|48||Industrial composting||A professionally managed and controlled, aerobic thermophilic waste treatment process covered by international standards and certification schemes, which results in compost, a valuable soil improver - also known as municipal composting|
|49||Interested party||A stakeholder, person or organization that can affect, be affected by, or perceive themselves to be affected by a decision or activity Note 1 to entry: This can be an individual or group that has an interest in any decision or activity of an organization|
|50||Insetting||Insetting allows businesses to invest directly into their value chain, (and) drive transformation. Insetting aims to create carbon removals and emissions reductions in agricultural supply chains, mostly through nature-based solutions such as agroforestry, reforestation and regenerative agriculture. Insetting strategies must be long-term and responsive to local needs.|
|51||IPCC||The Intergovernmental Panel on Climate Change was created to provide policymakers with regular scientific assessments on climate change, its implications and potential future risks, as well as to put forward adaptation and mitigation options. Through its assessments, the IPCC determines the state of knowledge on climate change|
|52||Issues||Sustainability related topics that could occur as a result of the organization's activities|
|53||Issues register||A list of sustainability related issues put together as a result of mapping out the organization's activities|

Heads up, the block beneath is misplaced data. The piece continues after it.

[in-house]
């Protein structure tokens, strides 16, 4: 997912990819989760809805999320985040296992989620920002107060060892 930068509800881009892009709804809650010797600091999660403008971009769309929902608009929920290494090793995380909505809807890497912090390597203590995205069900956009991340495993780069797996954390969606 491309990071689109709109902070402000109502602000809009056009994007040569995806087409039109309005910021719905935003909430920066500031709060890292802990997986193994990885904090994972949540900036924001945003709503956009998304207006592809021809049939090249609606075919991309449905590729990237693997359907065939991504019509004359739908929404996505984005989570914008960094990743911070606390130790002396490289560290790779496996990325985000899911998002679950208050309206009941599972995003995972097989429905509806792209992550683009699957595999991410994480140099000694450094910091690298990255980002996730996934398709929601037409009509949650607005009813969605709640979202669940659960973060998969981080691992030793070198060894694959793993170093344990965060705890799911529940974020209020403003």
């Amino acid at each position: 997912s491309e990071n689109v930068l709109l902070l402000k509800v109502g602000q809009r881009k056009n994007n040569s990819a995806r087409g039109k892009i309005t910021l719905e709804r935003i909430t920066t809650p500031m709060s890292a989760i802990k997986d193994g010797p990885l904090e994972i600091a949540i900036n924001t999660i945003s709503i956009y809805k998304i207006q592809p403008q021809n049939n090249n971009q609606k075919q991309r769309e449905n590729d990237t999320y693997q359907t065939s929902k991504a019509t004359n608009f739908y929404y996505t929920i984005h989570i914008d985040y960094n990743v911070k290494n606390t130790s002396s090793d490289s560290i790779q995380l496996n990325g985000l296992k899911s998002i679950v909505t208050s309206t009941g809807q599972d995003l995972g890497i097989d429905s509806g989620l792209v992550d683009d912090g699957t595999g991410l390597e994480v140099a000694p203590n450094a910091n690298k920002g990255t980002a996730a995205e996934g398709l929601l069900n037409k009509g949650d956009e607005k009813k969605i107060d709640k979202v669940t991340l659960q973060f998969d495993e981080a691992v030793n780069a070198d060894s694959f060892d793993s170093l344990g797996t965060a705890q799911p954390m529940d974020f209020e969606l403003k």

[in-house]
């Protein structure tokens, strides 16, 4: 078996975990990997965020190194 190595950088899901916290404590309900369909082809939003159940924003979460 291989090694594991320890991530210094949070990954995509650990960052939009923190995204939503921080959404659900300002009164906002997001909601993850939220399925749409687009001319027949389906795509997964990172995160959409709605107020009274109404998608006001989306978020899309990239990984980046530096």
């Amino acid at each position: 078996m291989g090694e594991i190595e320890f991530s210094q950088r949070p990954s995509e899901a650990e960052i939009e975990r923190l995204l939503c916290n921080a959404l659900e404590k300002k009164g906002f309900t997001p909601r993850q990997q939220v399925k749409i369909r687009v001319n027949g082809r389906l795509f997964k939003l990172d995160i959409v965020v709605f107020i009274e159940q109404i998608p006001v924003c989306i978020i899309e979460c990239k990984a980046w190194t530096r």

|54||Key Performance Indicator (KPI)||The measure that helps you evaluate how you are progressing towards your target|
|55||Landfill||A system of trash and garbage disposal in which the waste is buried between layers of earth to build up low-lying land Landfill is responsible for significant emissions of methane a potent greenhouse gas|
|56||Local community||Persons or groups of persons living and/or working in any areas that are economically, socially or environmentally impacted (positively or negatively) by an organization’s operations Note: The local community can range from persons living adjacent to an organization’s operations, to those living at a distance who are still likely to be impacted by these operations.|
|57||Local economy||In this context of economic impact - The Team defines local economies as being within the state (USA), within Region (France), or national boundary of similar scale for other countries, where the Team is based temporarily or permanently.|
|58||Management System||A framework for an organization to improve its process and thinking to lead to continual performance improvement and allows the organization the flexibility to be more creative about the delivery of event-related activities without detracting from the aim of the event. A management system standard is not a checklist or a reporting framework or a method of evaluating event sustainability performance.|